Sittin’, thinkin’, sinkin’, drinkin’

Sittin’, thinkin’, sinkin’, drinkin’,
Wondrin ‘ what I’ll do when I’m through tonight.
Smokin’, mopin’, maybe just hopin’…*

It’s all very well being a fly on the wall, but you don’t often get a chance to write in a posh rag like this. Credit where it’s due, the two governors seem alright blokes but maybe they’re a bit pushed because the brief who usually writes this bit has cleared off to somewhere called Australia. Being as you’re all artists or interested in that kind of thing, I thought I’d tell you what’s happening down on my ground, because it’s all studios and that where I live down the docks.

Things are getting a bit iffy there these days. Everyone’s getting the boot this year or next. They’re all wound up about where they go next. I’ve been taking an intelligent interest because I’ve got my own future to think about. I hear the next lot moving in down here are going to be all Hampstead émigrés, and that kind of food gives me terrible indigestion. So, being as you have to plan in this life, I’ve been attending a few meetings.

Take last week, Monday night. I look in on the crowd on the third floor back – sculptors mainly in this studio – and looks as if things are coming together, if the odd receipts from Langan’s lying about is anything to go by. Not that they haven’t worked for it, mind you. Since they’ve known they had to clear out they’ve been giving a lot of thought to the future and the four of them have got a big deal on the go. Seems they’ve had enough of landlords and fancy a spot of the old capitalism for a bit of piece and quiet – suppose it makes sense if you need to concentrate on your work, like. Neat little freehold, three storeys, service lift, all mod cons.: sixty grand. They’ve been through all the ins and outs, and it needs twenty spending on it. So it’s twenty grand ahead and your problems solved good and proper.

Course, you need a brief if you’re into that kind of thing, and we all know that can be expensive – know what I mean? However, it helps when you have friends. That crew have known Terry from the City for donkey’s years – openings and all that, he’s a regular attender – and he’s really doing the business for them now. Can’t afford to mess around when there’s that kind of dough at stake. Very wise to have it all nice and legal, signed, sealed and delivered so to speak. He’s even formed a company for them. That really tickled me. Only villains and policitians are company directors in my book. So, it’s twenty-five percent shares each, worth twenty grand apiece; company runs the building; everyone has a nice, tidy ninety-nine year lease and no more headaches. Very classy.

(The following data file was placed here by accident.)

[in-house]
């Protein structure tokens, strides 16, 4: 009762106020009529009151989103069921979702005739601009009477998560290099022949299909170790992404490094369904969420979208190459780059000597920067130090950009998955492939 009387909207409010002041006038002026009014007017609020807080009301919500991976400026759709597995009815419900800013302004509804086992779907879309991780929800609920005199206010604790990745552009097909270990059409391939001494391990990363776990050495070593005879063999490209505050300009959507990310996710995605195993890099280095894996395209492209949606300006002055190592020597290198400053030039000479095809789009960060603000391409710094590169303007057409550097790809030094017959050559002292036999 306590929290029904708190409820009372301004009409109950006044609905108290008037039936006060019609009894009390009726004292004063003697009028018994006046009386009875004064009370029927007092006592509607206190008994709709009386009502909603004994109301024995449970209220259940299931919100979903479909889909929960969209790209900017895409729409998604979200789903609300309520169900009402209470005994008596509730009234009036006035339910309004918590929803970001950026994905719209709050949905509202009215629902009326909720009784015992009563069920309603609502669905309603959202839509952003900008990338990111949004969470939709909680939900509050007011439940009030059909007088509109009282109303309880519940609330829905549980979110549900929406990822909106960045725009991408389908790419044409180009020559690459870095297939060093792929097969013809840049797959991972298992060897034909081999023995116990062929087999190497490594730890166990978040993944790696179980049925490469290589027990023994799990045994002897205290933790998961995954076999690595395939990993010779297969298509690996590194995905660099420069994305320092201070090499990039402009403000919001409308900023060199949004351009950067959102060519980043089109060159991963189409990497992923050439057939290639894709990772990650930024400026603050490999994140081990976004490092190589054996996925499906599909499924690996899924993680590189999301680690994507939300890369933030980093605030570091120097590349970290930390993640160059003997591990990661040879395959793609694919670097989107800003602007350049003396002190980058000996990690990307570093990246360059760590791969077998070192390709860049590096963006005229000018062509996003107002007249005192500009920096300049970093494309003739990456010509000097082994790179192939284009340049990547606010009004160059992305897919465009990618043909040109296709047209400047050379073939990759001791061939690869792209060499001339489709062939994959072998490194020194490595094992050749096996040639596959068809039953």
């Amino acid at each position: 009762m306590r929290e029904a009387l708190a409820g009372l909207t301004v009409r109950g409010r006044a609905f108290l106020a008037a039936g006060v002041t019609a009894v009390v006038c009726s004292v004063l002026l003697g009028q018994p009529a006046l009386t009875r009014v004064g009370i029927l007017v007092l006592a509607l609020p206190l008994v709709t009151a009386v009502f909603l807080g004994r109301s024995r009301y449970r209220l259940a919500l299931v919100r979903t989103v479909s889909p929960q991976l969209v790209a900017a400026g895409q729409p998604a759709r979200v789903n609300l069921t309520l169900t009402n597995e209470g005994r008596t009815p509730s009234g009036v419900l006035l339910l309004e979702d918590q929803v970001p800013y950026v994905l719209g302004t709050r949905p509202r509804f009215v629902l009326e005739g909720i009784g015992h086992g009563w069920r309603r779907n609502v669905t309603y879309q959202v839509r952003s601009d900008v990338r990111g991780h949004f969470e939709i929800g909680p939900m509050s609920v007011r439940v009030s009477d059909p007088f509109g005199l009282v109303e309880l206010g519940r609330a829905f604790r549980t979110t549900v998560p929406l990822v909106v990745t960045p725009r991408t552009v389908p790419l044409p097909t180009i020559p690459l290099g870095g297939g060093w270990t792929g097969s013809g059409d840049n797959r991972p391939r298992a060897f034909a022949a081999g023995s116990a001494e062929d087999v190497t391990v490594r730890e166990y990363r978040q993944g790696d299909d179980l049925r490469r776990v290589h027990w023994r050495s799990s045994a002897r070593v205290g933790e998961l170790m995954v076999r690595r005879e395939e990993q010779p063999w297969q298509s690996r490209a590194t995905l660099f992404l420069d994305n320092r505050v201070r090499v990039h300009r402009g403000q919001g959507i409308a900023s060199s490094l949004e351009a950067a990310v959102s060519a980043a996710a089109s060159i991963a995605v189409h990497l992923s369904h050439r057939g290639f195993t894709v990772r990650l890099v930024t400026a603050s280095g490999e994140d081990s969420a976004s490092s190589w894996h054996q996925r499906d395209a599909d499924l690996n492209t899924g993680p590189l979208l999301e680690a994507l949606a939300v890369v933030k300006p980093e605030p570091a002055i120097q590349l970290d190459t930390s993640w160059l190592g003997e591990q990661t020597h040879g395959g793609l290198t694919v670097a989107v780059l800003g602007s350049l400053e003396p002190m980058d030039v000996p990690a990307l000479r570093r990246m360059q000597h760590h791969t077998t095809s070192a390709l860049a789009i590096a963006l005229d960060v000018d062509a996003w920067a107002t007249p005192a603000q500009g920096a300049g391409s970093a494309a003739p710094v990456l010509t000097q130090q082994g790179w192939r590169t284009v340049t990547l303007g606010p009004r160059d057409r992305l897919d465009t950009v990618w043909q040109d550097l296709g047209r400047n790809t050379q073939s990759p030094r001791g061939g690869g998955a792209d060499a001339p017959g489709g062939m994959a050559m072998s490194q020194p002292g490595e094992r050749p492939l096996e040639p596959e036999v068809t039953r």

Mind you, there’s not a lot of people round our way that’s got that kind of bread, not these days. So a lot of the lads have been looking around out of the smoke, where things come a lot cheaper. Take Richard, for instance. I look in on him quite a bit, because I like the vibrations from the Wagner. Him and his old lady have been giving a lot of thought to the problem for the past eighteen months, and last summer got all excited about this old railway station down the West Country. Seems it’d been more paperwork than sculpture going on in that studio for a good two months – planning laws, building regulations, surveyor’s reports, finance applications and the like. Rosie was all in favour of it because she felt she’d see more of him – they were going to live in it as well-but she’s just screwed up the whole thing good and proper. They’ve been picking their way through problems over the living accommodation. Seems the authorities aren’t bothered if you freeze to death in your studio, but when it comes to official bedrooms and bathroom’s it’s a different matter. Richard and Rosie could have done it for peanuts, but when I dropped in on them last week it was finally all off, because they couldn’t find the extra ten grand to do even a utility version up to the legal standards. Flies don’t have shirts, but if I had one, I’d put it on Richard buying into the deal that’s going down across the corridor with Joe, Kim and Andy.